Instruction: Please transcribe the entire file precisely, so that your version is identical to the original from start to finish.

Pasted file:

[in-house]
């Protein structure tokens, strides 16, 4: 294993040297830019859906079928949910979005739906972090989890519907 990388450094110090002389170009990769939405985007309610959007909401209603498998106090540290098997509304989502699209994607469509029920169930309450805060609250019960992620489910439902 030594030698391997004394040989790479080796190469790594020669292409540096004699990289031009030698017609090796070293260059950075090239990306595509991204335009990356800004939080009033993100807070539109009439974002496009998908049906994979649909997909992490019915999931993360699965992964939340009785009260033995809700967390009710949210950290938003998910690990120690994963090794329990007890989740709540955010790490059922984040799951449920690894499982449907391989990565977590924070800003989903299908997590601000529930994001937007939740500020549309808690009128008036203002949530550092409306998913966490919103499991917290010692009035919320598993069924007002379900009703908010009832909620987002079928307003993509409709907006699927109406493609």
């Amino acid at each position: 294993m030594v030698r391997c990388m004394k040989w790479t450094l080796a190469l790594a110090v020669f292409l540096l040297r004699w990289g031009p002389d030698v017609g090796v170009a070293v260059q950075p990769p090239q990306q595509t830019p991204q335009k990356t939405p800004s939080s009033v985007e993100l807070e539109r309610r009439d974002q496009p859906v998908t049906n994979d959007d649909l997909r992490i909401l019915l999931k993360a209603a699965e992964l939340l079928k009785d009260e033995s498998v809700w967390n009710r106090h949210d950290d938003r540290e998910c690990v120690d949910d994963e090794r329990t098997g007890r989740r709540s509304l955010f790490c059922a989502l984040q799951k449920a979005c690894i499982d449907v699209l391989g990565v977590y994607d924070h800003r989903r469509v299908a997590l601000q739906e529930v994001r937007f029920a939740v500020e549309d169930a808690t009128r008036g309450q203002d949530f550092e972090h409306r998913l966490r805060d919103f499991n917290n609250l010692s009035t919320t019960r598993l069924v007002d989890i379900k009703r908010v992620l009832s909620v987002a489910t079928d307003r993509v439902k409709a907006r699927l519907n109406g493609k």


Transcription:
[in-house]
């Protein structure tokens, strides 16, 4: 294993040297830019859906079928949910979005739906972090989890519907 990388450094110090002389170009990769939405985007309610959007909401209603498998106090540290098997509304989502699209994607469509029920169930309450805060609250019960992620489910439902 030594030698391997004394040989790479080796190469790594020669292409540096004699990289031009030698017609090796070293260059950075090239990306595509991204335009990356800004939080009033993100807070539109009439974002496009998908049906994979649909997909992490019915999931993360699965992964939340009785009260033995809700967390009710949210950290938003998910690990120690994963090794329990007890989740709540955010790490059922984040799951449920690894499982449907391989990565977590924070800003989903299908997590601000529930994001937007939740500020549309808690009128008036203002949530550092409306998913966490919103499991917290010692009035919320598993069924007002379900009703908010009832909620987002079928307003993509409709907006699927109406493609």
């Amino acid at each position: 294993m030594v030698r391997c990388m004394k040989w790479t450094l080796a190469l790594a110090v020669f292409l540096l040297r004699w990289g031009p002389d030698v017609g090796v170009a070293v260059q950075p990769p090239q990306q595509t830019p991204q335009k990356t939405p800004s939080s009033v985007e993100l807070e539109r309610r009439d974002q496009p859906v998908t049906n994979d959007d649909l997909r992490i909401l019915l999931k993360a209603a699965e992964l939340l079928k009785d009260e033995s498998v809700w967390n009710r106090h949210d950290d938003r540290e998910c690990v120690d949910d994963e090794r329990t098997g007890r989740r709540s509304l955010f790490c059922a989502l984040q799951k449920a979005c690894i499982d449907v699209l391989g990565v977590y994607d924070h800003r989903r469509v299908a997590l601000q739906e529930v994001r937007f029920a939740v500020e549309d169930a808690t009128r008036g309450q203002d949530f550092e972090h409306r998913l966490r805060d919103f499991n917290n609250l010692s009035t919320t019960r598993l069924v007002d989890i379900k009703r908010v992620l009832s909620v987002a489910t079928d307003r993509v439902k409709a907006r699927l519907n109406g493609k």